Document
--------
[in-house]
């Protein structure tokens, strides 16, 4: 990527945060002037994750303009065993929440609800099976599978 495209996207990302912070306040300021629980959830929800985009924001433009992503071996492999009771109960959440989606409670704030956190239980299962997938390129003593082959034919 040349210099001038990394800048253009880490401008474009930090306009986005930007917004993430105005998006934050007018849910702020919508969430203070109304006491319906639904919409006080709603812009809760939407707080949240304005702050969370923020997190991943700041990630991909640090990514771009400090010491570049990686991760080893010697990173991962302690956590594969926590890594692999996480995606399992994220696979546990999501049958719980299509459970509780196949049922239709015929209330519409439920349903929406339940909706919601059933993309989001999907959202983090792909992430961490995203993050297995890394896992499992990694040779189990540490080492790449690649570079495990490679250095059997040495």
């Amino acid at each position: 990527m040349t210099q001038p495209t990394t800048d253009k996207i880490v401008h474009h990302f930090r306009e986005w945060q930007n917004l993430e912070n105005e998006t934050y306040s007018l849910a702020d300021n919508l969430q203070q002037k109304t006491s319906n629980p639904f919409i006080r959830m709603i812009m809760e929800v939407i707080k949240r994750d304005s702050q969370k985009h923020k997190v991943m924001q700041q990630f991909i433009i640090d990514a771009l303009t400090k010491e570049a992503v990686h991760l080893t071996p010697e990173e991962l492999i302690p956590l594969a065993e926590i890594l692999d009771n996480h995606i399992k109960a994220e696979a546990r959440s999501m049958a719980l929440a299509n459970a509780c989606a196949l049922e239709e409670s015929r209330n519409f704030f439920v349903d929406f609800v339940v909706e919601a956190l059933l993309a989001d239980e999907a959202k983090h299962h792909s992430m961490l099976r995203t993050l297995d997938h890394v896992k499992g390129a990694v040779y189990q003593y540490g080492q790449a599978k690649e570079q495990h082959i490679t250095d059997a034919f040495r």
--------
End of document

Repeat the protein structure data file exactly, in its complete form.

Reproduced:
[in-house]
């Protein structure tokens, strides 16, 4: 990527945060002037994750303009065993929440609800099976599978 495209996207990302912070306040300021629980959830929800985009924001433009992503071996492999009771109960959440989606409670704030956190239980299962997938390129003593082959034919 040349210099001038990394800048253009880490401008474009930090306009986005930007917004993430105005998006934050007018849910702020919508969430203070109304006491319906639904919409006080709603812009809760939407707080949240304005702050969370923020997190991943700041990630991909640090990514771009400090010491570049990686991760080893010697990173991962302690956590594969926590890594692999996480995606399992994220696979546990999501049958719980299509459970509780196949049922239709015929209330519409439920349903929406339940909706919601059933993309989001999907959202983090792909992430961490995203993050297995890394896992499992990694040779189990540490080492790449690649570079495990490679250095059997040495």
């Amino acid at each position: 990527m040349t210099q001038p495209t990394t800048d253009k996207i880490v401008h474009h990302f930090r306009e986005w945060q930007n917004l993430e912070n105005e998006t934050y306040s007018l849910a702020d300021n919508l969430q203070q002037k109304t006491s319906n629980p639904f919409i006080r959830m709603i812009m809760e929800v939407i707080k949240r994750d304005s702050q969370k985009h923020k997190v991943m924001q700041q990630f991909i433009i640090d990514a771009l303009t400090k010491e570049a992503v990686h991760l080893t071996p010697e990173e991962l492999i302690p956590l594969a065993e926590i890594l692999d009771n996480h995606i399992k109960a994220e696979a546990r959440s999501m049958a719980l929440a299509n459970a509780c989606a196949l049922e239709e409670s015929r209330n519409f704030f439920v349903d929406f609800v339940v909706e919601a956190l059933l993309a989001d239980e999907a959202k983090h299962h792909s992430m961490l099976r995203t993050l297995d997938h890394v896992k499992g390129a990694v040779y189990q003593y540490g080492q790449a599978k690649e570079q495990h082959i490679t250095d059997a034919f040495r």